David E. Nye examines two volumes on the complex history of lighting technologies.



American Lucifers: The Dark History of Artificial Light, 1750-1865 Jeremy Zallen Univ. North Carolina Press (2019)

Edison Edmund Morris Random House (2019)



Beyond steam engines and power looms, the Industrial Revolution spawned innovation in artificial lighting — for city streets, lighthouses, railway carriages and mills. Incremental improvements, from whale oil to gas, kerosene and electric carbon-arc technology, culminated in 1879 in a practical incandescent light bulb created by prolific US inventor Thomas Edison. These advances were no straightforward march of progress, as two books — Jeremy Zallen’s American Lucifers, and Edison by the late Edmund Morris — reveal.

American Lucifers begins a century before Edison’s birth, in 1750. Zallen, a historian, explores the human costs of artificial lighting from then until 1890, concentrating on people producing and using fuel in the United States, and their links to South America, Britain and the Caribbean. Viewing energy in terms of class, he examines the fate of whalers, enslaved people distilling pine resin to make turpentine, children in match factories, petroleum refiners and miners of coal and copper.

The international networks he examines are convoluted. Jewish candle-makers in Rhode Island, he argues, were culpable for the exploitation of workers who used their candles in Caribbean sugar plantations, New England cotton mills and Pennsylvania coal mines. Later, coal from those mines fed steam engines that powered electric lights. The candles themselves were made using either whale oil or tallow from livestock — cattle and hogs that “until the 1930s were mostly raised by farmers using kerosene lamps”. Zallen’s case studies also range over Argentinian slaughterhouses, phosphorus-match factories in Liverpool, UK, and a Montana copper mine.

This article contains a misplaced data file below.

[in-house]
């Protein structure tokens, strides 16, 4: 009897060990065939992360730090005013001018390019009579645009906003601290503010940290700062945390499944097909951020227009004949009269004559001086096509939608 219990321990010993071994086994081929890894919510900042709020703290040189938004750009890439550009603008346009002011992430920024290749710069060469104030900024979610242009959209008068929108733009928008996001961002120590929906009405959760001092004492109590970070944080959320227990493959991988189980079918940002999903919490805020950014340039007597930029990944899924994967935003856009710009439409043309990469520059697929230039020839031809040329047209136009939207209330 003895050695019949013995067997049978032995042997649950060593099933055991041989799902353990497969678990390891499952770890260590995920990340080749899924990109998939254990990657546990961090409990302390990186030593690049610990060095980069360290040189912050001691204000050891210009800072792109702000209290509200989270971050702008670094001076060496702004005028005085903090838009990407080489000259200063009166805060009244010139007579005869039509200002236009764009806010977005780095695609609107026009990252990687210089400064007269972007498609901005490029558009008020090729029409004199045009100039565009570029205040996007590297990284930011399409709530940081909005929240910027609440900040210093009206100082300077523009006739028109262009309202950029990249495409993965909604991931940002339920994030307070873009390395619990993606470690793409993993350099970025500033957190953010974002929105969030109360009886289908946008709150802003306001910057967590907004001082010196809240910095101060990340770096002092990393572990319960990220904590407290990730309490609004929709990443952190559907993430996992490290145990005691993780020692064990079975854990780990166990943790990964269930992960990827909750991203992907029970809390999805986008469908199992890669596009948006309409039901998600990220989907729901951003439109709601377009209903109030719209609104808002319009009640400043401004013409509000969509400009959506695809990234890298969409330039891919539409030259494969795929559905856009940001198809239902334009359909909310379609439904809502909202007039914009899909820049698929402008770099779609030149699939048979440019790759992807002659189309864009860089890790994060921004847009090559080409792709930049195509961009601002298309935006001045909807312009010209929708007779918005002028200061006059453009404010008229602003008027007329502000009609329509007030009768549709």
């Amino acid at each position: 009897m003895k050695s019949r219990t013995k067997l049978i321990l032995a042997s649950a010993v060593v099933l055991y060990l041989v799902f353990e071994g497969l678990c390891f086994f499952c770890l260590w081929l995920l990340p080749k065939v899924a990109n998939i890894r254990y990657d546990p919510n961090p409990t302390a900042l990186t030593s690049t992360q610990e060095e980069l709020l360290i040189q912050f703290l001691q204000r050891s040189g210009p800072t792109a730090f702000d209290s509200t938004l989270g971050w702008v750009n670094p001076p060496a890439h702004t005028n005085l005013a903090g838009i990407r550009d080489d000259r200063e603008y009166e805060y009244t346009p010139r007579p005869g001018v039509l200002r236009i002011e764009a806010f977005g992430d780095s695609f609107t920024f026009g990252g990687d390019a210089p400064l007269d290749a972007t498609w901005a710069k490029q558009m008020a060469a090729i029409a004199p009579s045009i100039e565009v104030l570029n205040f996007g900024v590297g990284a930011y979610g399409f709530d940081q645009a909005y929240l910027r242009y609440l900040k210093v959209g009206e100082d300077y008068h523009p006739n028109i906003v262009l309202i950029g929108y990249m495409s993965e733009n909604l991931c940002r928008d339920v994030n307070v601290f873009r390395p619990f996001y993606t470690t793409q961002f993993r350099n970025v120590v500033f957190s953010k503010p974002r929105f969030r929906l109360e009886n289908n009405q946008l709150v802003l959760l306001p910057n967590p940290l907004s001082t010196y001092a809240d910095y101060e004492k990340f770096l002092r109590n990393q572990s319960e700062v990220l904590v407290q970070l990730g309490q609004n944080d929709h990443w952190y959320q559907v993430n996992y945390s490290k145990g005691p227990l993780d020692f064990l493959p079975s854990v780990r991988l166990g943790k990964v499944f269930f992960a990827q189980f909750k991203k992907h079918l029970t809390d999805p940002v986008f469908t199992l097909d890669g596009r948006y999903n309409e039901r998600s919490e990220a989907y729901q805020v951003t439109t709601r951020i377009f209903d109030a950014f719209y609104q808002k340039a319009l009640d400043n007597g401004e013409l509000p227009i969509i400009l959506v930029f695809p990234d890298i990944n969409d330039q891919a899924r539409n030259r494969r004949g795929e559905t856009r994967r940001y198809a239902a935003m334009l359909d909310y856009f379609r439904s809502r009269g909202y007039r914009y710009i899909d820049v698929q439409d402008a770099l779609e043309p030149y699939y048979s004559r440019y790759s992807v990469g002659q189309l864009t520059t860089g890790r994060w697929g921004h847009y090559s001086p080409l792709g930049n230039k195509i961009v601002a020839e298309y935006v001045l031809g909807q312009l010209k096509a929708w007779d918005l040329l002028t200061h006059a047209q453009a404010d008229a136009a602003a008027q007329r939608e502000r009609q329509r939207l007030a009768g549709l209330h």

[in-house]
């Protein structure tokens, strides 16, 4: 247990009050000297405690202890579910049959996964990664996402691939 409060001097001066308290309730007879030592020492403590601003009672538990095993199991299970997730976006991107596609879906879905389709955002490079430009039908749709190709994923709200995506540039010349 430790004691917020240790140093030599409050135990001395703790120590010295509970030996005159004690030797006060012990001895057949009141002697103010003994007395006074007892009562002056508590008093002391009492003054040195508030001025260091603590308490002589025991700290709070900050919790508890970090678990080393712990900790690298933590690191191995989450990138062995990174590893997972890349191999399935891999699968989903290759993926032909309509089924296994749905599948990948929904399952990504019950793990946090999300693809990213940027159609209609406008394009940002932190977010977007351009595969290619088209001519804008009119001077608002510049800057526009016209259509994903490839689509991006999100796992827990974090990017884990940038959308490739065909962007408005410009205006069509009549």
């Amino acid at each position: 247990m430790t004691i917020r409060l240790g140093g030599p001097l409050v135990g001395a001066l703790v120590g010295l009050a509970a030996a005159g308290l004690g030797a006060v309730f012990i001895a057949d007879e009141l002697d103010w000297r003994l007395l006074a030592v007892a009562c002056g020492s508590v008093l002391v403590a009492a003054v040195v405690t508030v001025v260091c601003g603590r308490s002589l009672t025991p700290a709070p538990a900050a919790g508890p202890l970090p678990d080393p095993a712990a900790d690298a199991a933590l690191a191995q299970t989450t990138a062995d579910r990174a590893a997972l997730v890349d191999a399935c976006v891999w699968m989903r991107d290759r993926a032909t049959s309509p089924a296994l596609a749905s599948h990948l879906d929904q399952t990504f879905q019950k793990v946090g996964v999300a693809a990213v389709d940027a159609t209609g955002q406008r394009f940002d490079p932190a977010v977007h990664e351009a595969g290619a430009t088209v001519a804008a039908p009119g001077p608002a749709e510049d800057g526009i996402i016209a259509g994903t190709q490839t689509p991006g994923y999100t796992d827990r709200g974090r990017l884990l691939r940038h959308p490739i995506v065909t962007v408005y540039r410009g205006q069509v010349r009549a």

The benefits of artificial light get short shrift. The “whole electric edifice”, Zallen argues, was predicated on “a century of steadily industrializing slave labor” along with the exploitation of women and children who, although not enslaved, worked at best for starvation wages. Yet such assertions oversimplify. In the nineteenth century, real wages in the United States increased. Factories demanded literacy and numeracy, which is one reason children were compelled to attend school. Nor is women’s history during this era one purely of exploitation and “rigid expectations”, as the spread of women’s colleges and the growing suffrage movement reveal.

In arguing that electrification was dangerous for miners, Zallen fails to acknowledge that, after around 1890, electric light proved safer in mines than candles. Electric-fan ventilation removed explosive gases, and alarms and telephones improved safety. But such technologies did not necessarily raise wages, and they did lead to redundancies.

Zallen is right to stress the human costs of resource extraction and to see technologies as ideological by implication and often oppressive in use. Energy historians need to integrate labour with invention and entrepreneurship, and American Lucifers contributes valuable perspectives. However, this well-written work comes close to reducing a complex transition between energy regimes into a simpler story of class struggle.

The packed narrative shows that the mid‑nineteenth-century world into which Edison was born was not simply a prelude to electrification. But Zallen mistakenly dismisses the inventor as an “electric booster”, when he was actually well acquainted with the energy world of candles, coal and class conflict. Morris’s view of Edison is more nuanced. Known for his trilogy on US president Theodore Roosevelt, Morris follows an unusual chronology, proceeding in reverse from Edison’s death in 1931. Thus, Edison’s final three decades, when important inventions tapered off, precede his spectacular triumphs.